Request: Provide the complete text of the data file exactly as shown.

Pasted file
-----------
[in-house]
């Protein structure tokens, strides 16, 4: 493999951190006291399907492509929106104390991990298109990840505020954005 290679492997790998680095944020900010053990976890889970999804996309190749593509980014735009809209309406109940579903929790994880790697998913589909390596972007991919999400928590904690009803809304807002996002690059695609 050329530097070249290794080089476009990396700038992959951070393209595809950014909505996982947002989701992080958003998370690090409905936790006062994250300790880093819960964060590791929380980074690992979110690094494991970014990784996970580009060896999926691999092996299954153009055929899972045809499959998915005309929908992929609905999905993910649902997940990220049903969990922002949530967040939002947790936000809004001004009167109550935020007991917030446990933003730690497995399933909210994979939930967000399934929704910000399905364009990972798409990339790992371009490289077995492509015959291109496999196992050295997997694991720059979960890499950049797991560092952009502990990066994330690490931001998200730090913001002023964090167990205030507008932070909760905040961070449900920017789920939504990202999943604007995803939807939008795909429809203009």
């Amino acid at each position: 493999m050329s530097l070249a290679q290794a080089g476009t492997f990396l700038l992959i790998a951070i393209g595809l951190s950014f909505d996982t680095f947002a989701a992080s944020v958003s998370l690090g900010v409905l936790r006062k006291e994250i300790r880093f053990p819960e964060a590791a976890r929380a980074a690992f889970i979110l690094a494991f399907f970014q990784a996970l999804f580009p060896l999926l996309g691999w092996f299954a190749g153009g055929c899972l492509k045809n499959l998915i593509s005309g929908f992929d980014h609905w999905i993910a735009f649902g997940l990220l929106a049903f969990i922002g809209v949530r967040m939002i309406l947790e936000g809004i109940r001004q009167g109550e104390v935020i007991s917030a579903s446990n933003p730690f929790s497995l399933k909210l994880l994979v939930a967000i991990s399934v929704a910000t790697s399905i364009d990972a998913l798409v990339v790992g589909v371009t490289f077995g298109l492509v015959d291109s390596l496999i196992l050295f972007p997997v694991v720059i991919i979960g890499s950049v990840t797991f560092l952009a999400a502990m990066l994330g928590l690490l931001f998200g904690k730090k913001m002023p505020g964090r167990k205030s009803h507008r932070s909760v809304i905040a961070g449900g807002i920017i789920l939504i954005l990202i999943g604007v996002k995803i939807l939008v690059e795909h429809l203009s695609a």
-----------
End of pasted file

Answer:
[in-house]
């Protein structure tokens, strides 16, 4: 493999951190006291399907492509929106104390991990298109990840505020954005 290679492997790998680095944020900010053990976890889970999804996309190749593509980014735009809209309406109940579903929790994880790697998913589909390596972007991919999400928590904690009803809304807002996002690059695609 050329530097070249290794080089476009990396700038992959951070393209595809950014909505996982947002989701992080958003998370690090409905936790006062994250300790880093819960964060590791929380980074690992979110690094494991970014990784996970580009060896999926691999092996299954153009055929899972045809499959998915005309929908992929609905999905993910649902997940990220049903969990922002949530967040939002947790936000809004001004009167109550935020007991917030446990933003730690497995399933909210994979939930967000399934929704910000399905364009990972798409990339790992371009490289077995492509015959291109496999196992050295997997694991720059979960890499950049797991560092952009502990990066994330690490931001998200730090913001002023964090167990205030507008932070909760905040961070449900920017789920939504990202999943604007995803939807939008795909429809203009």
């Amino acid at each position: 493999m050329s530097l070249a290679q290794a080089g476009t492997f990396l700038l992959i790998a951070i393209g595809l951190s950014f909505d996982t680095f947002a989701a992080s944020v958003s998370l690090g900010v409905l936790r006062k006291e994250i300790r880093f053990p819960e964060a590791a976890r929380a980074a690992f889970i979110l690094a494991f399907f970014q990784a996970l999804f580009p060896l999926l996309g691999w092996f299954a190749g153009g055929c899972l492509k045809n499959l998915i593509s005309g929908f992929d980014h609905w999905i993910a735009f649902g997940l990220l929106a049903f969990i922002g809209v949530r967040m939002i309406l947790e936000g809004i109940r001004q009167g109550e104390v935020i007991s917030a579903s446990n933003p730690f929790s497995l399933k909210l994880l994979v939930a967000i991990s399934v929704a910000t790697s399905i364009d990972a998913l798409v990339v790992g589909v371009t490289f077995g298109l492509v015959d291109s390596l496999i196992l050295f972007p997997v694991v720059i991919i979960g890499s950049v990840t797991f560092l952009a999400a502990m990066l994330g928590l690490l931001f998200g904690k730090k913001m002023p505020g964090r167990k205030s009803h507008r932070s909760v809304i905040a961070g449900g807002i920017i789920l939504i954005l990202i999943g604007v996002k995803i939807l939008v690059e795909h429809l203009s695609a």